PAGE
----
That example was not motivated by hostility, but stings based on exposing questionable degrees or dubious professional organisations by having animals "earn" qualifications have a long history. The first case seems to have taken place in 1967 when a Television Wales team investigating a bogus "English Association of Estate Agents and Valuers" successfully got them to appoint a cat named "Oliver Greenhalgh" as a fellow. British science writer Ben Goldacre has exposed the dubious nature of certain "nutritionist" qualifications by getting his cat a professional certification. To rub salt in, the cat had been dead for some time.

And finally, cats may some day have a role in protecting post-apocalyptic humans from our darker legacies if our technological civilisation collapses. A serious proposal has been made to genetically engineer cats to change colour or glow if they encounter radioactivity, and create a legend that they can detect evil, in order to prevent far-future peoples from unknowingly digging up still-hazardous nuclear waste dumps.

Posted by Philip Eagle (Subject Librarian - STM)

24 November 2018

Psychology Resources and Research Methods Workshop for Scholars

Drawing-of-the-new-British-Library-building-from-Ossulston-Street-by-Colin-St-John-Wilson-c1991

Image source: British Library Press Images

London is blessed with a rich seam of psychology research collections represented by the British Library and the London Psychology Librarians’ Group institutions.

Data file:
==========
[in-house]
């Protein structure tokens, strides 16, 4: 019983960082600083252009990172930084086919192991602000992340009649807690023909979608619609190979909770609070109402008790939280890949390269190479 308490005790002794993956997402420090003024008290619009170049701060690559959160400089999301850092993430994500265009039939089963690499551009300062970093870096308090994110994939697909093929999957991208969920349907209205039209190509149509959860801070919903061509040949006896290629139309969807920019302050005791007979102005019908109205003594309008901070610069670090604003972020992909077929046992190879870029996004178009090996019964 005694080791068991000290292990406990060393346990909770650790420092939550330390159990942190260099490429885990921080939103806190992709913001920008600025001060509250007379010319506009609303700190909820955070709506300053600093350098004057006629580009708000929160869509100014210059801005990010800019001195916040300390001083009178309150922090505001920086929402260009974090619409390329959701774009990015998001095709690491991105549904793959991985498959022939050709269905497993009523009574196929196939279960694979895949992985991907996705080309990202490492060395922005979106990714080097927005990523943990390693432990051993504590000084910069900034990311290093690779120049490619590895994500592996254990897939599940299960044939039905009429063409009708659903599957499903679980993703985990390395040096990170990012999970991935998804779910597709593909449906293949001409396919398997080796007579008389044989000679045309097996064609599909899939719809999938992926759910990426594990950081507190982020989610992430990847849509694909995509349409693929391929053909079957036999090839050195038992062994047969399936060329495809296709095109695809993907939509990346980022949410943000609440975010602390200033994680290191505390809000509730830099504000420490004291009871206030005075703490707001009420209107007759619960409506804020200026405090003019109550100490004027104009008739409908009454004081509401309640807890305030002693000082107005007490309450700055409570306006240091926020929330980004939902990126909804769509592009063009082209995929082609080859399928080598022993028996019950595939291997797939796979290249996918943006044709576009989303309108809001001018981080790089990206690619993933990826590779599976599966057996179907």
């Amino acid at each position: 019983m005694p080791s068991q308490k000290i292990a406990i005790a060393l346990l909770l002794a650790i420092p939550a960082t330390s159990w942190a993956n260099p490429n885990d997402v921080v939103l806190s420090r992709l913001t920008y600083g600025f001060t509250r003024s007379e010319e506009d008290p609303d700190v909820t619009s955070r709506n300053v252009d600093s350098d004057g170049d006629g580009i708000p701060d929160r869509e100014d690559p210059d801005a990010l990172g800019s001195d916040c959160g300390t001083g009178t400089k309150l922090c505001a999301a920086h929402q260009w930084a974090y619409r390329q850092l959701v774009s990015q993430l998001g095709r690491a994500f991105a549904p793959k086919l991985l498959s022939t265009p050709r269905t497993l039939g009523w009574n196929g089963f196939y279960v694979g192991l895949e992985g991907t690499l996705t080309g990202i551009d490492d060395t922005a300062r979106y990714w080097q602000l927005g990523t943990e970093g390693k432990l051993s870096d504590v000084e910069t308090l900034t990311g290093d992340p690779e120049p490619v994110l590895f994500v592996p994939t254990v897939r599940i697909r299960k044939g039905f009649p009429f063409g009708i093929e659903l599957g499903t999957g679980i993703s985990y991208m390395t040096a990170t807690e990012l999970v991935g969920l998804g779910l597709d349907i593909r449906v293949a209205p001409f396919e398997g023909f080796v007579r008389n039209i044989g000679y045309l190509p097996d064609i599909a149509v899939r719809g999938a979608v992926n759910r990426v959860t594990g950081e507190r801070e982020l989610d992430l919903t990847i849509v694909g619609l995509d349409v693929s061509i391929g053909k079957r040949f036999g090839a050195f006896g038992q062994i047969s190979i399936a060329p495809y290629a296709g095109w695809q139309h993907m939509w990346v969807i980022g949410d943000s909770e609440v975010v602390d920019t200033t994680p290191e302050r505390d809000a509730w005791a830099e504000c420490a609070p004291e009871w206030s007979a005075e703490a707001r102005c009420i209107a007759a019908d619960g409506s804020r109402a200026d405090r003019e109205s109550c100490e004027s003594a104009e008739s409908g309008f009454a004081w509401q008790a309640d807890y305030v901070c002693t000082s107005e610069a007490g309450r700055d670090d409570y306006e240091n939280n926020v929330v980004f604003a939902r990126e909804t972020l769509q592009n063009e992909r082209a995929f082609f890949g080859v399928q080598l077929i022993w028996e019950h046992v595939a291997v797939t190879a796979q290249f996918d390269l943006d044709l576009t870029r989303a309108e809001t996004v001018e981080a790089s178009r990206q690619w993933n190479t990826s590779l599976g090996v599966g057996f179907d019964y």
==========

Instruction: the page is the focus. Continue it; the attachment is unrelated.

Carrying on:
Together curators, reference subject specialists and psychology librarians support students, researchers and professionals in advancing our understanding the the mind, brain and behavior.

You are warmly welcome to a free workshop on Monday 3 rd December at the British Library in the afternoon, focusing on psychology research resources in London.

Monday 3 December (14.00-17.00)

This workshop, for registered Readers (and those who would find it useful to register as readers for their research needs) takes place in the Eliot Training Room in the Library’s Knowledge Centre. The workshop programme is:

Part 1: Welcome to the Library and introduction to the London Psychology Librarians Group:

  • Qualitative methods in psychology research; Christine Ozolins, Neuroscience researcher, Birkbeck College
  • Psychology collections: the London Landscape; Mura Ghosh, Research Librarian, Senate House Library

14.50-15.30 Tea break (Tea provided)